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You are here: Home Women Rights Political prisoners Lawyer Accuses Intelligence Ministry in Kermanshah of Harassing Kurdish Civil Rights Activist

Lawyer Accuses Intelligence Ministry in Kermanshah of Harassing Kurdish Civil Rights Activist

CHRI - In the six months since she was released from a three-week detention, Iranian Kurdish children and women's rights activist Farzaneh Jalali has been repeatedly called in for questioning by the Intelligence Ministry.

"My client has been under various kinds of pressure, but by law I cannot speak about them," Jalali's attorney, Mostafa Ahmadian, told the Center for Human Rights in Iran (CHRI) on August 21, 2017. "If she is under investigation, it cannot be unnecessarily prolonged and twisted, and as her lawyer, I cannot be denied access to her file and my client should not be put under psychological pressure."

"The law gives suspects the right to remain silent," added Ahmadian. "Suspects cannot be asked loaded questions, interrogators have to maintain impartiality, and legal counsel should be informed of ongoing investigations. I wish to direct the judiciary's attention to these principles, which have been overlooked in Ms. Jalali's case."

The former student activist and university newspaper editor was arrested on February 23, 2017, by agents of the Intelligence Ministry's office in Kermanshah, 281 miles west of Tehran, and questioned for nearly three weeks before being released on 300 million tomans ($92,000 USD) bail on March 13.

She has since been continuously harassed and accused of national security charges without any legal justification, her lawyer told CHRI.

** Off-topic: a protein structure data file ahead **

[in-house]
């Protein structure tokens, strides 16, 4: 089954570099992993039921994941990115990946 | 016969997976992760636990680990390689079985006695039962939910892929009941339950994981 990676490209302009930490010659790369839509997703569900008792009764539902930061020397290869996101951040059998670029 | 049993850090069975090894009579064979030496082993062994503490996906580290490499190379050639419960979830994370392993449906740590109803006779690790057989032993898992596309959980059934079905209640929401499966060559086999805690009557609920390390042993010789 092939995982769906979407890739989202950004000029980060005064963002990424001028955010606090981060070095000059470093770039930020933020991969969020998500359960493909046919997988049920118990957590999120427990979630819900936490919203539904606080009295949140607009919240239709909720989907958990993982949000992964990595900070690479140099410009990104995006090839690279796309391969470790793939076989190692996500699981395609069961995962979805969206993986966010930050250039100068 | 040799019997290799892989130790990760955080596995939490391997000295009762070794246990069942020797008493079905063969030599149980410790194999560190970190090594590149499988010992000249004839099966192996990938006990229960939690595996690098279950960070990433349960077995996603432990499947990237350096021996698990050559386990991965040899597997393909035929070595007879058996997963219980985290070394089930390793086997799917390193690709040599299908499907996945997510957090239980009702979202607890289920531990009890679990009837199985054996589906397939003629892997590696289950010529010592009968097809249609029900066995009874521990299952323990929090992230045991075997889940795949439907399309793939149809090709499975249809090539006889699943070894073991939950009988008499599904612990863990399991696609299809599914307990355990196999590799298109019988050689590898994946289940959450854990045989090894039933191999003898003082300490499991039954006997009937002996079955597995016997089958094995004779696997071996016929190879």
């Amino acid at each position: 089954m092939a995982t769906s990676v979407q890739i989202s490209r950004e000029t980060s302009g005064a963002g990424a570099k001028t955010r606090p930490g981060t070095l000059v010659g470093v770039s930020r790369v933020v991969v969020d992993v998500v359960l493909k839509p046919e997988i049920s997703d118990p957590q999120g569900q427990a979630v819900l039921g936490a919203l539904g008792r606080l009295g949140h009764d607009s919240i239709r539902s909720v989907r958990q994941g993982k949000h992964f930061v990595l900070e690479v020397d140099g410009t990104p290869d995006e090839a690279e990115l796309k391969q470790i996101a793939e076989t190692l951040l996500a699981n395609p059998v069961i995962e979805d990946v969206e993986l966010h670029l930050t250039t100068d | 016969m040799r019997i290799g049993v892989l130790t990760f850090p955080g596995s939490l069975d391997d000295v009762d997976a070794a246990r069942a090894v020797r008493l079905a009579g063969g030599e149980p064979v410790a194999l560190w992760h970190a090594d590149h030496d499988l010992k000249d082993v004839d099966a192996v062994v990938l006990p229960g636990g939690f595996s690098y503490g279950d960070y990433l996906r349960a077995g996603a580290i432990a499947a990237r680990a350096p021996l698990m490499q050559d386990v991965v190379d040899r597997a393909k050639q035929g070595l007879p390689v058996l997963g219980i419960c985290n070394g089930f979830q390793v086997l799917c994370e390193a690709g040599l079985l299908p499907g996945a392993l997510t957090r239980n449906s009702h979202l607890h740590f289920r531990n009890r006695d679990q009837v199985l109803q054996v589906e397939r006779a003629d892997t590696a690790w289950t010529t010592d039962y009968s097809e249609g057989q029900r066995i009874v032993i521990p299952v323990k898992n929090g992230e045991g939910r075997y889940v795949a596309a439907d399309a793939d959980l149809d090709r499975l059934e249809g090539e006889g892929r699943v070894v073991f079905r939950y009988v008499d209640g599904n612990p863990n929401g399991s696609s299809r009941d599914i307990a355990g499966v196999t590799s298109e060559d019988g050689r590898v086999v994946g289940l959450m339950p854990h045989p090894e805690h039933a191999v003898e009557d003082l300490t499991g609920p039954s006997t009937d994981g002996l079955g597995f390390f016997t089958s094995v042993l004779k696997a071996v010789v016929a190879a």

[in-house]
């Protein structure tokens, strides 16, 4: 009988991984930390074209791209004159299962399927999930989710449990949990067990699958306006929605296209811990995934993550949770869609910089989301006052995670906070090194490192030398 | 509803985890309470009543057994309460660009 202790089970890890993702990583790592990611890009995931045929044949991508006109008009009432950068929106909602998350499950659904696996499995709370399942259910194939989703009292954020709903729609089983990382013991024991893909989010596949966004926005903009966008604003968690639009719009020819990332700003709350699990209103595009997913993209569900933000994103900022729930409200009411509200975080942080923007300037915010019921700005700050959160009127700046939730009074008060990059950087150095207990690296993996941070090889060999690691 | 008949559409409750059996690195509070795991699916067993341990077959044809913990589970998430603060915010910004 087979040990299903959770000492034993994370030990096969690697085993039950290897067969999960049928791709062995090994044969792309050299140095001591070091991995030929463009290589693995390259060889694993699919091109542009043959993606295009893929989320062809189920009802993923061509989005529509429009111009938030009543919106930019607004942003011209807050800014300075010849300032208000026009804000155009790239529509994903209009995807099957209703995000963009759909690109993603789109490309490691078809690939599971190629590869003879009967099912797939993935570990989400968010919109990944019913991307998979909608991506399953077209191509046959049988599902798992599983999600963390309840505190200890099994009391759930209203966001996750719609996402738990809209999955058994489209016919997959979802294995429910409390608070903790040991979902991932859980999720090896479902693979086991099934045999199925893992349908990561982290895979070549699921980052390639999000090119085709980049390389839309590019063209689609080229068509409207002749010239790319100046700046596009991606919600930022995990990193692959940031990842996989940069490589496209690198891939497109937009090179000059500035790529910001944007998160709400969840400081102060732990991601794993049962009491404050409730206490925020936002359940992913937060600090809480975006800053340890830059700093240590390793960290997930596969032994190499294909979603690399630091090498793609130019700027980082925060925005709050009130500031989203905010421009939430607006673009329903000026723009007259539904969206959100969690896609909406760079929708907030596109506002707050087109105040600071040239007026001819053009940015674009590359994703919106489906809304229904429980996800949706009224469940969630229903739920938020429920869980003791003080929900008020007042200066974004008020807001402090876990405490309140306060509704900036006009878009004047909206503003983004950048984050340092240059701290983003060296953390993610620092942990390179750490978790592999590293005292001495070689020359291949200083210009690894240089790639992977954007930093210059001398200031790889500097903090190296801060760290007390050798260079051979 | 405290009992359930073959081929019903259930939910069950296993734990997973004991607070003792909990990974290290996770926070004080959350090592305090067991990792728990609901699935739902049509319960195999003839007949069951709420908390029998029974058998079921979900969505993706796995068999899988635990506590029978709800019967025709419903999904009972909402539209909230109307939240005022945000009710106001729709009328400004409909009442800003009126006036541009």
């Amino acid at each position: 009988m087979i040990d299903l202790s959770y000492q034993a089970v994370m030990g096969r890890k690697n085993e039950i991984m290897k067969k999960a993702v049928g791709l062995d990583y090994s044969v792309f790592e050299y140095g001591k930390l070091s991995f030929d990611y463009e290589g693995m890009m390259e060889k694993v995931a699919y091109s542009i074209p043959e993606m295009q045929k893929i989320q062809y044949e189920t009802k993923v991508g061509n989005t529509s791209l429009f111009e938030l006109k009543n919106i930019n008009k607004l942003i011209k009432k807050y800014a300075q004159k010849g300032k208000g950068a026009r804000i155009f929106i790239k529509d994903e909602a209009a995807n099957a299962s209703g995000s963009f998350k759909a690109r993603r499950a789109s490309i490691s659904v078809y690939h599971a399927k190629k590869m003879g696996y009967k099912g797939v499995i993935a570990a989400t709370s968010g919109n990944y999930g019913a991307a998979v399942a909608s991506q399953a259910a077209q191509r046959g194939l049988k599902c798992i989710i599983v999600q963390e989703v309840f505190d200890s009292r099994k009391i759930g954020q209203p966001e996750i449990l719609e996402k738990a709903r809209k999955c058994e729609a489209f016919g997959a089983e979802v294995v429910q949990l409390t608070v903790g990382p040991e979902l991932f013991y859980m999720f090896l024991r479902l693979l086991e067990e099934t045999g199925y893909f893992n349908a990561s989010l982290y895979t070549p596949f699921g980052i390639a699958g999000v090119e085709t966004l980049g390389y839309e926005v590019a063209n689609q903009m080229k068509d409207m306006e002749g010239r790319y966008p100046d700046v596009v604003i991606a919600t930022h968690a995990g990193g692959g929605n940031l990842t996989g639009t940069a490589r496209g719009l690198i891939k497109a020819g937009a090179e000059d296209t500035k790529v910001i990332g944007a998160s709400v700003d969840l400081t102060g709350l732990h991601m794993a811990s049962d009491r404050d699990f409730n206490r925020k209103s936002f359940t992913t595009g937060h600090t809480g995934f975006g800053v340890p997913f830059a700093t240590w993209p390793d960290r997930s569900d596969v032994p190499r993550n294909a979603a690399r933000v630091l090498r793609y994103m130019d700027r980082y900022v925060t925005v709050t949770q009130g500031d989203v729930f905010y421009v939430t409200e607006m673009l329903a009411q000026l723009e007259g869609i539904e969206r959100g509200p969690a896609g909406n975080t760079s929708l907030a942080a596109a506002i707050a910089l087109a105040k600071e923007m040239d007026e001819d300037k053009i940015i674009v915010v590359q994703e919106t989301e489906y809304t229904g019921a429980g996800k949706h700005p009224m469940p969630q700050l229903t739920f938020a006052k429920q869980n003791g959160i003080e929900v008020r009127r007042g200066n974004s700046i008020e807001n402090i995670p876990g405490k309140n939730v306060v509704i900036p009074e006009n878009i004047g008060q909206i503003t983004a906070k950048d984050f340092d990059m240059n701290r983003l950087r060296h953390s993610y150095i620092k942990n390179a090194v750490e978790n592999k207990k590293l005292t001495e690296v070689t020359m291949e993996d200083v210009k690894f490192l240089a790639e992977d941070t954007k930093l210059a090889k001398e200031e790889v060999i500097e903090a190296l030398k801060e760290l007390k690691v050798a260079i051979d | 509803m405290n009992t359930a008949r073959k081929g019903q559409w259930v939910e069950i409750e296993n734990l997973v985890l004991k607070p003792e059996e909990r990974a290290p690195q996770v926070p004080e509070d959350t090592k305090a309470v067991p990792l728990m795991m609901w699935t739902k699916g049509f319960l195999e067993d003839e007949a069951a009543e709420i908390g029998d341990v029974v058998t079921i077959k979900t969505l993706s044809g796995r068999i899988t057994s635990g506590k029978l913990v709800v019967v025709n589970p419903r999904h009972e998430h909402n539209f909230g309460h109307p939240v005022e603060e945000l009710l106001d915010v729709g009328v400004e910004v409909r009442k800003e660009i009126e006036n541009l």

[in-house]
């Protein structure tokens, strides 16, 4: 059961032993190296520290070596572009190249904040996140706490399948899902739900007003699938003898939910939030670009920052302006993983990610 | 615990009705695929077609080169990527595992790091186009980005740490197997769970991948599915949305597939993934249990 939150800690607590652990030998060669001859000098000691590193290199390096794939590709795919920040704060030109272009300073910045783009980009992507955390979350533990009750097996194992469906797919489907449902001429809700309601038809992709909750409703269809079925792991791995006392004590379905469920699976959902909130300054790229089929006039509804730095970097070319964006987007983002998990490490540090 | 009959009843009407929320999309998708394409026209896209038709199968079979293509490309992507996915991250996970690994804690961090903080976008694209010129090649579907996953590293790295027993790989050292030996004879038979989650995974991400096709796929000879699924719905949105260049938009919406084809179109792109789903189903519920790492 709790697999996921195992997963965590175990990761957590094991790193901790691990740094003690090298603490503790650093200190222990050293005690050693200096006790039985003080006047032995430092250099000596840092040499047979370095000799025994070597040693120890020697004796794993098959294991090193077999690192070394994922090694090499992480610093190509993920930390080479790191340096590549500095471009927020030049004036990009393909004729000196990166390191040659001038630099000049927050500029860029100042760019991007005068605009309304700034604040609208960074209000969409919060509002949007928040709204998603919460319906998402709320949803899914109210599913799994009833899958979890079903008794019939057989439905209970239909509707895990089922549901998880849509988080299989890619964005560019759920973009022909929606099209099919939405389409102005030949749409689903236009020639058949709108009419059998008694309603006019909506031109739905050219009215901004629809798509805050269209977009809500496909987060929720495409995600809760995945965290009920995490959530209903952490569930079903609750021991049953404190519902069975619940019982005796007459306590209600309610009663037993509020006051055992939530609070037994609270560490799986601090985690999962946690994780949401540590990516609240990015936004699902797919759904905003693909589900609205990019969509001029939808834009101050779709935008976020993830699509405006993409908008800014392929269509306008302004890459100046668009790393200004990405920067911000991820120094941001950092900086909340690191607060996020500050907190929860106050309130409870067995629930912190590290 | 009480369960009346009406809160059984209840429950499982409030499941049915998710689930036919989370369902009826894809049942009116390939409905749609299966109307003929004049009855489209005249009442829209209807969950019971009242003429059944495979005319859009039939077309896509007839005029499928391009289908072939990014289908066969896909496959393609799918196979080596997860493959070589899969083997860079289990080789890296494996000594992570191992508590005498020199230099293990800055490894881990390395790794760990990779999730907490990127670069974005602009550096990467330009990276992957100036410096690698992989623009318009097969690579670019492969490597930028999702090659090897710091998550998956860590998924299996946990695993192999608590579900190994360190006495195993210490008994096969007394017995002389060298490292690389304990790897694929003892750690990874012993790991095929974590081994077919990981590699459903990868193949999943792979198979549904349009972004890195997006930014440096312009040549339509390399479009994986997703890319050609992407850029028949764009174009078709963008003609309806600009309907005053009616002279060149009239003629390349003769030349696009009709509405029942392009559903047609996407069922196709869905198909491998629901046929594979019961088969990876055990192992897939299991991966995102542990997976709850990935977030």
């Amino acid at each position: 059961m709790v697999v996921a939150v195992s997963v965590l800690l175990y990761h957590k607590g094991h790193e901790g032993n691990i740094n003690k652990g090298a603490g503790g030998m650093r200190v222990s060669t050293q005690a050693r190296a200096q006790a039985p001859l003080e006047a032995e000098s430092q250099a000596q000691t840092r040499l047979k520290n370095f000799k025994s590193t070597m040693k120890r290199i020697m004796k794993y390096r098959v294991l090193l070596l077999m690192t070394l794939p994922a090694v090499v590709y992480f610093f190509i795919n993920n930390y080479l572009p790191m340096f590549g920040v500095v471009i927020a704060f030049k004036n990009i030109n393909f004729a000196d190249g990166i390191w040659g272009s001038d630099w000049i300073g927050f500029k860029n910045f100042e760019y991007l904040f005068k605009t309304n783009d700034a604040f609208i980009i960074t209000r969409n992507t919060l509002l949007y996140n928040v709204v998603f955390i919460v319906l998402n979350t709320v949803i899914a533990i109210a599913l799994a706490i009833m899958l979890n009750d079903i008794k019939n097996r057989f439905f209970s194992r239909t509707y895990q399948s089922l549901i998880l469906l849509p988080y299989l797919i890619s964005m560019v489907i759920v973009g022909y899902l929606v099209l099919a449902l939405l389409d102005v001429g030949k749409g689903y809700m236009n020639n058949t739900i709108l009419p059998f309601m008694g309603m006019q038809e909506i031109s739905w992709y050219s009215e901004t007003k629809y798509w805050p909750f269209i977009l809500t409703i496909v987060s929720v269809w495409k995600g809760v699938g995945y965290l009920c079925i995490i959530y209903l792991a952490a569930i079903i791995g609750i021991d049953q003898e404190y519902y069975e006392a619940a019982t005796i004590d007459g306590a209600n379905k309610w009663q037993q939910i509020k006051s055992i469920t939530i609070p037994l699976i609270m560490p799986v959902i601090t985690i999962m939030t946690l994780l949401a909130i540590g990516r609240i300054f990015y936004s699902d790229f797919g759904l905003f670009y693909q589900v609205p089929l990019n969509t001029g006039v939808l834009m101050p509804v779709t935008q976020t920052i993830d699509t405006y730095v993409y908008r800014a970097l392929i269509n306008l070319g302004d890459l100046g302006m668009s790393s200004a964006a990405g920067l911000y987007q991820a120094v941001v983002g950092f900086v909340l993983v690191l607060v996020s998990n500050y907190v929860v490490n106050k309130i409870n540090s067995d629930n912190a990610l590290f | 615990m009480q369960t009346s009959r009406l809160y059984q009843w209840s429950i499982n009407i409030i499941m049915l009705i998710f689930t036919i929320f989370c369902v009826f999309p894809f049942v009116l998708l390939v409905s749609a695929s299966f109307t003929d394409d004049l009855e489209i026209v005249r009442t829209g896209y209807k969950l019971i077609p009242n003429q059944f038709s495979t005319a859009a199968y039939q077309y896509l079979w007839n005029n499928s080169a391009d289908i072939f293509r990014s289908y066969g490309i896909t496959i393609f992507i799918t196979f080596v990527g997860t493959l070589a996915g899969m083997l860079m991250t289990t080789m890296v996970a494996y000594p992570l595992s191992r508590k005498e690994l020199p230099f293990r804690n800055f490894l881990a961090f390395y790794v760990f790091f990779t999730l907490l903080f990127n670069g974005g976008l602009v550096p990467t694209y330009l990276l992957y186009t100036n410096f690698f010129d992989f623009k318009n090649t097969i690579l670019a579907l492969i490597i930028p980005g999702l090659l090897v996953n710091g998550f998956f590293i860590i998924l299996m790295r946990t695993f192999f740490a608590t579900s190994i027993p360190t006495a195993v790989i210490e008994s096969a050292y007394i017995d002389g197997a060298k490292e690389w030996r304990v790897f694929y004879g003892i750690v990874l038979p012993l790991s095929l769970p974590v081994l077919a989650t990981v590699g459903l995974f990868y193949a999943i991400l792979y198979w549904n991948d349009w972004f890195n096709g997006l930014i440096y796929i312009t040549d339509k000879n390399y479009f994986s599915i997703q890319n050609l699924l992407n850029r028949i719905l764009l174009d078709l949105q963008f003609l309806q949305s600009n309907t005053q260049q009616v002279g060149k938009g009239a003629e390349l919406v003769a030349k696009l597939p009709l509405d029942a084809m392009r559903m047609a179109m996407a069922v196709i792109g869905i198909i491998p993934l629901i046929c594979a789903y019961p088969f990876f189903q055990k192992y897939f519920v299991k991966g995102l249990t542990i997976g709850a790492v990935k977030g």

"My client has been cooperative by agreeing to requests over the phone to appear for questioning, but I have asked her to ignore these calls unless she receives written summons or electronic messages in accordance with legal procedures," said Ahmadian.

Despite achieving exceptionally high grades in Iran's extremely competitive national entrance exams, Jalali's peaceful activism resulted in her being denied the opportunity to pursue graduate studies in anthropology at Tehran University in 2010. Prior to that she was the editor-in-chief of Tehran University's student newspaper, Sobh (Morning), in the late 2000s.

Jalali continued her peaceful advocacy of civil rights in Iran, including by helping to raise awareness about elementary students who suffered severe burns in a fire that destroyed their school in the village of Shinabad, West Azerbaijan Province, in December 2012.

Jalali has also written articles in defense of women's rights for Roj, a progressive website covering issues affecting Iran's Kurdistan region.